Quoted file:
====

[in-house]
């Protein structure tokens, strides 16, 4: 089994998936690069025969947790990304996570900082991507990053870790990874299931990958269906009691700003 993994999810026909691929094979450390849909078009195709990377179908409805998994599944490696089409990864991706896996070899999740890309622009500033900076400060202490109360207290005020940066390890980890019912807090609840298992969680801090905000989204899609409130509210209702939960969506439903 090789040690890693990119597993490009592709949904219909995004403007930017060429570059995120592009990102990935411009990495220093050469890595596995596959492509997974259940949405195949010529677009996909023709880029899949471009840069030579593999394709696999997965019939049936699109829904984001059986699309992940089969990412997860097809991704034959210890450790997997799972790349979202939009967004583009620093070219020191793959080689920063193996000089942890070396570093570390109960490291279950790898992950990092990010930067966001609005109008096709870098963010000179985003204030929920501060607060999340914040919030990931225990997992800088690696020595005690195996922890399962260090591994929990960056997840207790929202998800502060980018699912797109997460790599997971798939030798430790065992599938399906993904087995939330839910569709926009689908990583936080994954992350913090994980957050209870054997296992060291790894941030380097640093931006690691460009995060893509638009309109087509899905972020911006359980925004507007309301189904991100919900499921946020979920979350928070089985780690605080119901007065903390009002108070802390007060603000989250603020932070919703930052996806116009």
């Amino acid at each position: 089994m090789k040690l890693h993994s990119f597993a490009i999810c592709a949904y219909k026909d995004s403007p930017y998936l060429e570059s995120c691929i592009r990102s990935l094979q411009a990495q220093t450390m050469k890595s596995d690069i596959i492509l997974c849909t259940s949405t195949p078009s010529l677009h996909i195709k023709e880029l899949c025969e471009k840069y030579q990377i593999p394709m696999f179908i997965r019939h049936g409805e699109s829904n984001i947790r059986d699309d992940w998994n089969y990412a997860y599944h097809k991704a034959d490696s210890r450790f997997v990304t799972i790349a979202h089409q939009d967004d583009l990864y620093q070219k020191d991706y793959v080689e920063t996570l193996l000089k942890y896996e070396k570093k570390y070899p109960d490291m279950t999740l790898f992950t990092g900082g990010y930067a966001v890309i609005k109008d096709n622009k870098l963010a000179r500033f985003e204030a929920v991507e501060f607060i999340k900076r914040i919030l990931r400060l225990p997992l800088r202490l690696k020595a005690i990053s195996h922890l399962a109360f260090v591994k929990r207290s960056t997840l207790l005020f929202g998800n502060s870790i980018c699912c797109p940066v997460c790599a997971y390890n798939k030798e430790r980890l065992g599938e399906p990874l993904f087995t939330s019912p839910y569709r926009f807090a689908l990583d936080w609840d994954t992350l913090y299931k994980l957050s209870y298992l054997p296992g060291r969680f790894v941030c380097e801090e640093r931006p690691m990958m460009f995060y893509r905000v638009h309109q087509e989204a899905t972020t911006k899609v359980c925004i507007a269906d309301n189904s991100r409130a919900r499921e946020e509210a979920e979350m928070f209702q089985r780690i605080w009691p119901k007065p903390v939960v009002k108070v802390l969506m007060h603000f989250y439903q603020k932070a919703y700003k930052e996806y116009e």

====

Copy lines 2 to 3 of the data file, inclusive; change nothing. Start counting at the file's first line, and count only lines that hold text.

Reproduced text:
């Protein structure tokens, strides 16, 4: 089994998936690069025969947790990304996570900082991507990053870790990874299931990958269906009691700003 993994999810026909691929094979450390849909078009195709990377179908409805998994599944490696089409990864991706896996070899999740890309622009500033900076400060202490109360207290005020940066390890980890019912807090609840298992969680801090905000989204899609409130509210209702939960969506439903 090789040690890693990119597993490009592709949904219909995004403007930017060429570059995120592009990102990935411009990495220093050469890595596995596959492509997974259940949405195949010529677009996909023709880029899949471009840069030579593999394709696999997965019939049936699109829904984001059986699309992940089969990412997860097809991704034959210890450790997997799972790349979202939009967004583009620093070219020191793959080689920063193996000089942890070396570093570390109960490291279950790898992950990092990010930067966001609005109008096709870098963010000179985003204030929920501060607060999340914040919030990931225990997992800088690696020595005690195996922890399962260090591994929990960056997840207790929202998800502060980018699912797109997460790599997971798939030798430790065992599938399906993904087995939330839910569709926009689908990583936080994954992350913090994980957050209870054997296992060291790894941030380097640093931006690691460009995060893509638009309109087509899905972020911006359980925004507007309301189904991100919900499921946020979920979350928070089985780690605080119901007065903390009002108070802390007060603000989250603020932070919703930052996806116009």
């Amino acid at each position: 089994m090789k040690l890693h993994s990119f597993a490009i999810c592709a949904y219909k026909d995004s403007p930017y998936l060429e570059s995120c691929i592009r990102s990935l094979q411009a990495q220093t450390m050469k890595s596995d690069i596959i492509l997974c849909t259940s949405t195949p078009s010529l677009h996909i195709k023709e880029l899949c025969e471009k840069y030579q990377i593999p394709m696999f179908i997965r019939h049936g409805e699109s829904n984001i947790r059986d699309d992940w998994n089969y990412a997860y599944h097809k991704a034959d490696s210890r450790f997997v990304t799972i790349a979202h089409q939009d967004d583009l990864y620093q070219k020191d991706y793959v080689e920063t996570l193996l000089k942890y896996e070396k570093k570390y070899p109960d490291m279950t999740l790898f992950t990092g900082g990010y930067a966001v890309i609005k109008d096709n622009k870098l963010a000179r500033f985003e204030a929920v991507e501060f607060i999340k900076r914040i919030l990931r400060l225990p997992l800088r202490l690696k020595a005690i990053s195996h922890l399962a109360f260090v591994k929990r207290s960056t997840l207790l005020f929202g998800n502060s870790i980018c699912c797109p940066v997460c790599a997971y390890n798939k030798e430790r980890l065992g599938e399906p990874l993904f087995t939330s019912p839910y569709r926009f807090a689908l990583d936080w609840d994954t992350l913090y299931k994980l957050s209870y298992l054997p296992g060291r969680f790894v941030c380097e801090e640093r931006p690691m990958m460009f995060y893509r905000v638009h309109q087509e989204a899905t972020t911006k899609v359980c925004i507007a269906d309301n189904s991100r409130a919900r499921e946020e509210a979920e979350m928070f209702q089985r780690i605080w009691p119901k007065p903390v939960v009002k108070v802390l969506m007060h603000f989250y439903q603020k932070a919703y700003k930052e996806y116009e």